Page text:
Wednesday, 10 August 2016

Big Tasches and Mysterious Splashes - Space Men and Monsters from the Deep

Two of the Kickstarter projects I'm been most looking forward to seeing come to fruition arrived recently, including a new issue of one of the very best self-published comics coming from the UK and the first part of a four issue mini series with some fantastic artwork.

I'll start with "Ness" from the ever-reliable Chris Welsh, writer of Wart and the Doc Dino comic I mentioned a couple of weeks back.  His partner on art this time round is Dublin illustrator Rob Carey.  Together they have just delivered the first issue of a four issue horror series set on the banks of Loch Ness.

Full page panel from Rob Carey.
On his campaign page Chris laid out his plans for the series, "I wanted to give the UK its very own giant monster (Japan has Godzilla, America has Cloverfield and, er, sometimes Godzilla...) because giant monsters are endlessly fascinating to me."   The first issue is more in the Lovecraftian mold. Less stomping on cities, more terrifying mystery and small scale personal horror, and, for my taste, much the better for that.  But we will see how the series progresses.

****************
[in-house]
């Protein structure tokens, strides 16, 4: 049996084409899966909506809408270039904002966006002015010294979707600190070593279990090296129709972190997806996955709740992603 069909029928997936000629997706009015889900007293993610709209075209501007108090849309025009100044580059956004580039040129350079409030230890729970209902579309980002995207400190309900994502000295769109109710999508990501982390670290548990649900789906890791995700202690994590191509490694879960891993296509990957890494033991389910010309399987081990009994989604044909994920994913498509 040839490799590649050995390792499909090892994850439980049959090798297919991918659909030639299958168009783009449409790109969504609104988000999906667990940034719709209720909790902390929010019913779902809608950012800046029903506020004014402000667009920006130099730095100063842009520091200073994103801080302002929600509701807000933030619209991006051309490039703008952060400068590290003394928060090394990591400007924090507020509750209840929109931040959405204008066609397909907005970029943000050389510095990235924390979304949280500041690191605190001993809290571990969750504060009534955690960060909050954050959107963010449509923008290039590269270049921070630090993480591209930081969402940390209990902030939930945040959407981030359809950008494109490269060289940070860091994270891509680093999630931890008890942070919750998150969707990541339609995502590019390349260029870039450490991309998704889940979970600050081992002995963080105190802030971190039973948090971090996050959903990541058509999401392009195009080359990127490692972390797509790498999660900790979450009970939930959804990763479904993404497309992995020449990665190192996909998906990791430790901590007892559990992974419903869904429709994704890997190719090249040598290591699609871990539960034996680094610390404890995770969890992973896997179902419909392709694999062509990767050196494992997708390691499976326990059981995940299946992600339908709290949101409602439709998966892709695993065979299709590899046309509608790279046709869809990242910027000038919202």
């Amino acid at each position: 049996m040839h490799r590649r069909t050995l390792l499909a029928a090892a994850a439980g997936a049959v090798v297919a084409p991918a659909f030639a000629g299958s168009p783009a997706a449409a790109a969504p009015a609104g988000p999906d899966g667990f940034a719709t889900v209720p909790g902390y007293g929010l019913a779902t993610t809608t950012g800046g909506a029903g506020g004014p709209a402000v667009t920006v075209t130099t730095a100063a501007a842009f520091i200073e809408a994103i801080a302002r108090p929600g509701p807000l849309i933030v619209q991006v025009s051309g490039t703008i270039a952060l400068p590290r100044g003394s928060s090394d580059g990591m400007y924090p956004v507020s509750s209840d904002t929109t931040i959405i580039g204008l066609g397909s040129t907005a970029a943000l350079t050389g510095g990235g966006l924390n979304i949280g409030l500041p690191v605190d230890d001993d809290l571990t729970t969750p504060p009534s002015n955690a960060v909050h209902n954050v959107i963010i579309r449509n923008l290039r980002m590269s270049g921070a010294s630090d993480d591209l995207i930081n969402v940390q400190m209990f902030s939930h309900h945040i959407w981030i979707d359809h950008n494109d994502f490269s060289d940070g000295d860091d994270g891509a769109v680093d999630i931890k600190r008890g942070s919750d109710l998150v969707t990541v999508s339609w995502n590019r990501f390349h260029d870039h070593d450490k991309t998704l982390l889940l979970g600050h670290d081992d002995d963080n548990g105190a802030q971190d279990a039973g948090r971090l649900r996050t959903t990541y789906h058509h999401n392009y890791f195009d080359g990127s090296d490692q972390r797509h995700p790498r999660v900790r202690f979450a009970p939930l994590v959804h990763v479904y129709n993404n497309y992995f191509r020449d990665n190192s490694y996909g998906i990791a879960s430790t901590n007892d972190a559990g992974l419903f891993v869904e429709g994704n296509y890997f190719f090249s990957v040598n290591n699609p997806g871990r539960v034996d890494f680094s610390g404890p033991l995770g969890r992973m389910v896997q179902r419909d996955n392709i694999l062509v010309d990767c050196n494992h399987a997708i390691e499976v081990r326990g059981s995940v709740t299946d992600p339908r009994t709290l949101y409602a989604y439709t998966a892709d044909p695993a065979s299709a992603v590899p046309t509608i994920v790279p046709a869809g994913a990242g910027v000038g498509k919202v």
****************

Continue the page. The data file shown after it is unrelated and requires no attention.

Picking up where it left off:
The set-up has many of the elements of the best Cthulhu tales.  There is a book, a strange priest a group of friends in a remote and spooky location and locals who may not be all that friendly.   Rob Carey's artwork captures the atmosphere beautifully, in a style that owes something to Mignola, but is at the same time quite distinctive, and he moves the story along skillfully.  Occasionally there are images that are stunningly good, including three full page panels that are spectacular, all helped hugely by Dee Cunniffe's colouring.  And it's always good to see a hand-lettered comic.  

Don't get me wrong, this is a solid entertaining book, with some superb artwork and I'm really looking forward to the next issue.  And in a way that the biggest problem I have with it.  It’s either a little too short or lacking some, 'substance'.  There are 22 pages of story, lots of action, but somehow the plot has not moved forward as much as I would have liked.  I found it a slightly frustrating read, in that the issue ended too soon or should have contained something more, perhaps a little more about the motivation of some of the locals or the lead characters. I understand that this is the function of a serial, to leave the reader wanting more, and my reaction could be seen as a sign that the creators have succeeded, but somehow this time I needed something more for this to be a truly satisfying read.

I have a suspicion that subsequent issues will deliver all that I am asking for and this will be a series  that reads better as a whole.   But in the meantime I was fully entertained and Rob Carey's artwork is excellent throughout.  I'm being more critical than usual here and I don't want to put people off.  If you like horror comics then you will love this, I just have this one minor reservation over what is otherwise a really good comic.

Space Captain - Best Tasche in Comics